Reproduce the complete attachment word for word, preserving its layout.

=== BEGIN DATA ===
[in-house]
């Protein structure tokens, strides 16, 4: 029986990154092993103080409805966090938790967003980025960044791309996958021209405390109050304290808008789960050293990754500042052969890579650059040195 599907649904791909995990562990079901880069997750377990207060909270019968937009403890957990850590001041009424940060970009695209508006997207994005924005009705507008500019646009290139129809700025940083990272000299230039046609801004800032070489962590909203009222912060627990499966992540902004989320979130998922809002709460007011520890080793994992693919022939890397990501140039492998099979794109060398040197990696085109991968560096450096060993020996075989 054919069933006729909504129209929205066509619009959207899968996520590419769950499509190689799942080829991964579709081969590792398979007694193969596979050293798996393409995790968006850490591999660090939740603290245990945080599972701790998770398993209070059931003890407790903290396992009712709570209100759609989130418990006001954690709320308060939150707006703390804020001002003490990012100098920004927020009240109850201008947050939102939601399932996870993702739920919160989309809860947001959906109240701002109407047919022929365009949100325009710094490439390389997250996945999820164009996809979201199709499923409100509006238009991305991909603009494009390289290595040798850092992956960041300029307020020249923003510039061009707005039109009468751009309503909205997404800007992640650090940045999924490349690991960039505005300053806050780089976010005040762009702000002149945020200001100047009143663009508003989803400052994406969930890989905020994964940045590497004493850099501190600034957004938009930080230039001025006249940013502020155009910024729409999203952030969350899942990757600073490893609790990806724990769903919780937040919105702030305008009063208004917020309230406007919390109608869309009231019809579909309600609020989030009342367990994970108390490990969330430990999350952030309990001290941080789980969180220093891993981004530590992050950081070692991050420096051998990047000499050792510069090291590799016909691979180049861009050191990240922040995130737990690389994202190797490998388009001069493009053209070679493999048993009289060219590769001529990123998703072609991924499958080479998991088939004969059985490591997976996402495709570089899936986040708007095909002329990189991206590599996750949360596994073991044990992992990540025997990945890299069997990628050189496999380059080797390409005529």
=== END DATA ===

[in-house]
């Protein structure tokens, strides 16, 4: 029986990154092993103080409805966090938790967003980025960044791309996958021209405390109050304290808008789960050293990754500042052969890579650059040195 599907649904791909995990562990079901880069997750377990207060909270019968937009403890957990850590001041009424940060970009695209508006997207994005924005009705507008500019646009290139129809700025940083990272000299230039046609801004800032070489962590909203009222912060627990499966992540902004989320979130998922809002709460007011520890080793994992693919022939890397990501140039492998099979794109060398040197990696085109991968560096450096060993020996075989 054919069933006729909504129209929205066509619009959207899968996520590419769950499509190689799942080829991964579709081969590792398979007694193969596979050293798996393409995790968006850490591999660090939740603290245990945080599972701790998770398993209070059931003890407790903290396992009712709570209100759609989130418990006001954690709320308060939150707006703390804020001002003490990012100098920004927020009240109850201008947050939102939601399932996870993702739920919160989309809860947001959906109240701002109407047919022929365009949100325009710094490439390389997250996945999820164009996809979201199709499923409100509006238009991305991909603009494009390289290595040798850092992956960041300029307020020249923003510039061009707005039109009468751009309503909205997404800007992640650090940045999924490349690991960039505005300053806050780089976010005040762009702000002149945020200001100047009143663009508003989803400052994406969930890989905020994964940045590497004493850099501190600034957004938009930080230039001025006249940013502020155009910024729409999203952030969350899942990757600073490893609790990806724990769903919780937040919105702030305008009063208004917020309230406007919390109608869309009231019809579909309600609020989030009342367990994970108390490990969330430990999350952030309990001290941080789980969180220093891993981004530590992050950081070692991050420096051998990047000499050792510069090291590799016909691979180049861009050191990240922040995130737990690389994202190797490998388009001069493009053209070679493999048993009289060219590769001529990123998703072609991924499958080479998991088939004969059985490591997976996402495709570089899936986040708007095909002329990189991206590599996750949360596994073991044990992992990540025997990945890299069997990628050189496999380059080797390409005529």